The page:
Indexed on: 19 May '11Published on: 19 May '11Published in: NeuroImage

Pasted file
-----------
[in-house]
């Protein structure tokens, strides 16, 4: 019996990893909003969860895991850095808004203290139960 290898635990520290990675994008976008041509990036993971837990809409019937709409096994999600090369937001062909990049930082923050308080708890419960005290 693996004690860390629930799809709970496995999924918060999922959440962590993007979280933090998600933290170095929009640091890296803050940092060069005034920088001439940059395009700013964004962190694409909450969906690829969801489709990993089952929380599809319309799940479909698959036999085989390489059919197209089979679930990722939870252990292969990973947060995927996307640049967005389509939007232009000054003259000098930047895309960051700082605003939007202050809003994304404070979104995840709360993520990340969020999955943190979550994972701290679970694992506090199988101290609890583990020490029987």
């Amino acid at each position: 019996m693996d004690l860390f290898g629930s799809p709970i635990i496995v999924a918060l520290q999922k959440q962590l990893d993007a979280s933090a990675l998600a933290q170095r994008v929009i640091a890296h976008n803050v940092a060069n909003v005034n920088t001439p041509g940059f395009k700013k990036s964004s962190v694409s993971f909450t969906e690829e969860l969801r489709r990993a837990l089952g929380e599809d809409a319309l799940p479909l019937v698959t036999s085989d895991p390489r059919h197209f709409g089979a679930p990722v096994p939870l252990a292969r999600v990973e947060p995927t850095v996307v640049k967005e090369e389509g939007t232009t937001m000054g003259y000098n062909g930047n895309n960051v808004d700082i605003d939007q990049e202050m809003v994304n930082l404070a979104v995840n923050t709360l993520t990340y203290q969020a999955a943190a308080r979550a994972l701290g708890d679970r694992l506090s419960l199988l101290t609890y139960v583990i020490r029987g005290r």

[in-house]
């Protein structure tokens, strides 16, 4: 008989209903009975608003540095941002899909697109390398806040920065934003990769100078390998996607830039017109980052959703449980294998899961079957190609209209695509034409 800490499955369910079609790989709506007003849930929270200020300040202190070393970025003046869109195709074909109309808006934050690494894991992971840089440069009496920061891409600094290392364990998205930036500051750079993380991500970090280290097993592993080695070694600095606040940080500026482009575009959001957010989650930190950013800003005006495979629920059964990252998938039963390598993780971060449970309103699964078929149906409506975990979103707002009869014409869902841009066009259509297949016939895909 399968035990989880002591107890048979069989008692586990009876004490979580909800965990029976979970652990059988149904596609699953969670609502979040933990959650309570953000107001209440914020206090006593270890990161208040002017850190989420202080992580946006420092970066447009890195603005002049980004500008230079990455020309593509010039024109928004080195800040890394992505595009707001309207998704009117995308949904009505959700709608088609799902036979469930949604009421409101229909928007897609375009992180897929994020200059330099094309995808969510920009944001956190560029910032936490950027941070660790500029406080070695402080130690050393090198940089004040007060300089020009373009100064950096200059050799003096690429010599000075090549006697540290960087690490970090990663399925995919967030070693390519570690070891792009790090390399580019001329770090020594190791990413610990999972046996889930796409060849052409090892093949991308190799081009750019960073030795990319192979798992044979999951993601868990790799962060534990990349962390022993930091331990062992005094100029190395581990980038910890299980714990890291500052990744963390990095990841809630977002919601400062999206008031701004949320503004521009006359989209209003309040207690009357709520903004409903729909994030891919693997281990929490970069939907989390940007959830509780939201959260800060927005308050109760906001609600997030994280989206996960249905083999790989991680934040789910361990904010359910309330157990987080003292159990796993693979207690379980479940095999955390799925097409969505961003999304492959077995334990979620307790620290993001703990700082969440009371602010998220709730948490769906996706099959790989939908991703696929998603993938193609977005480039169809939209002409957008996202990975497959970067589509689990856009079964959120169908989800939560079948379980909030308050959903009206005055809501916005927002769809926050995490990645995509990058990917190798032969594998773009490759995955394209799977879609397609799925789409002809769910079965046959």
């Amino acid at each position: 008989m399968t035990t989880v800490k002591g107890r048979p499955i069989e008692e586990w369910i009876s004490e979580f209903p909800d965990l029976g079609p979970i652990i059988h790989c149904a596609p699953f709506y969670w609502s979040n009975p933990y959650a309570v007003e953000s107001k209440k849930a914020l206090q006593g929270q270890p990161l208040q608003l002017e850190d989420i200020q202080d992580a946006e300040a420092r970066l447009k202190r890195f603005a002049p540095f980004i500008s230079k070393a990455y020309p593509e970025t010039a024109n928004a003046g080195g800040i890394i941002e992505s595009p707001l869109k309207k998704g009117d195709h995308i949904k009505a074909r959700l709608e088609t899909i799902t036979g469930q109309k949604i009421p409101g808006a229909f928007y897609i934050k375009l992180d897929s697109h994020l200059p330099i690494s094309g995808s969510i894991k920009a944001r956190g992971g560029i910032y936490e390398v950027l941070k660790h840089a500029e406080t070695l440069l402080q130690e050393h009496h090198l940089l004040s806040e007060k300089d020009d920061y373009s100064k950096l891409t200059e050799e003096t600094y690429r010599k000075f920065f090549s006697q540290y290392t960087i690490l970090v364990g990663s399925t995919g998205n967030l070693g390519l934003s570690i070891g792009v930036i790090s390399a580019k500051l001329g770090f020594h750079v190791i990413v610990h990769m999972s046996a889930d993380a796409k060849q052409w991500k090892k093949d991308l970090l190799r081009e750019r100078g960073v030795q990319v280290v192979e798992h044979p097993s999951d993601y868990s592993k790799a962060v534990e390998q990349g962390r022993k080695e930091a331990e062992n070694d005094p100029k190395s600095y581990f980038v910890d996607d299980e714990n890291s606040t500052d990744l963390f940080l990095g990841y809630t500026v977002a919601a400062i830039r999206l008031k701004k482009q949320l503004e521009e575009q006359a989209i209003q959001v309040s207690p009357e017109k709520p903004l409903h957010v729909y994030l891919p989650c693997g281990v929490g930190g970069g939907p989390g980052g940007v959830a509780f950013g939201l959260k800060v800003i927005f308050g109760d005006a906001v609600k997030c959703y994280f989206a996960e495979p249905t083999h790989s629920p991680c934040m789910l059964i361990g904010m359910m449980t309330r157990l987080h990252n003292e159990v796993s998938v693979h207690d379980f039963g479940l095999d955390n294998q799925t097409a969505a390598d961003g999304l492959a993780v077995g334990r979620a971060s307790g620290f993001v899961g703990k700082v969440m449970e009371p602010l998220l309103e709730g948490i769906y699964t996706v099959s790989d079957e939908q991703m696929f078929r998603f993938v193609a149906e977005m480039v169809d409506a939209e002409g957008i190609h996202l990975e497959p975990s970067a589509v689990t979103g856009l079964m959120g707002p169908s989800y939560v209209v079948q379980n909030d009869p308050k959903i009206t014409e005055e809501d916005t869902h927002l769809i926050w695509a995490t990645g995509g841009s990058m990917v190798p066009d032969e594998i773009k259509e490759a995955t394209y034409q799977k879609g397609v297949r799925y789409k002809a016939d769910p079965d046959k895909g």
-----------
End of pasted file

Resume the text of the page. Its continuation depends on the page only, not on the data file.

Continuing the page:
Imaging studies based on intrinsic optical signals have been primarily performed by analyses of the signal amplitude as opposed to using the temporal information of the intrinsic optical signals. The present study focused on the dynamics of these signals in cat area 18, and quantitatively compared the waveforms after presentation of different stimuli across the same cortical regions. Optical imaging based on intrinsic signals was conducted on 18 hemispheres of 9 cats. For the visual stimuli, gratings with orientations that changed from horizontal (0°) to 157.5° in 22.5° steps were used. The signal time course was examined at each pixel, with the peak delay defined as the amount of time required after the stimulus onset for the intrinsic optical signal to reach its negative maximum. In the area that showed significant orientation preference to 0° and 90° but not to their 22.5° separated nearby angles, the delays were 1.92 ± 0.22s and 1.99 ± 0.29s (mean ± SE, n = 18), respectively. Delays of 2.31 ± 0.20s and 2.28 ± 0.25s were observed in the cortical areas that selectively responded to the orientation gratings of 45°and 135° but not their nearby angles. Statistically, the delays in areas exhibiting oblique orientation preferences were significantly longer than those showing cardinal orientation preferences. These results demonstrate anisotropy for the intrinsic optical signal dynamics in the cat area 18. The possible neural mechanisms underlying were discussed.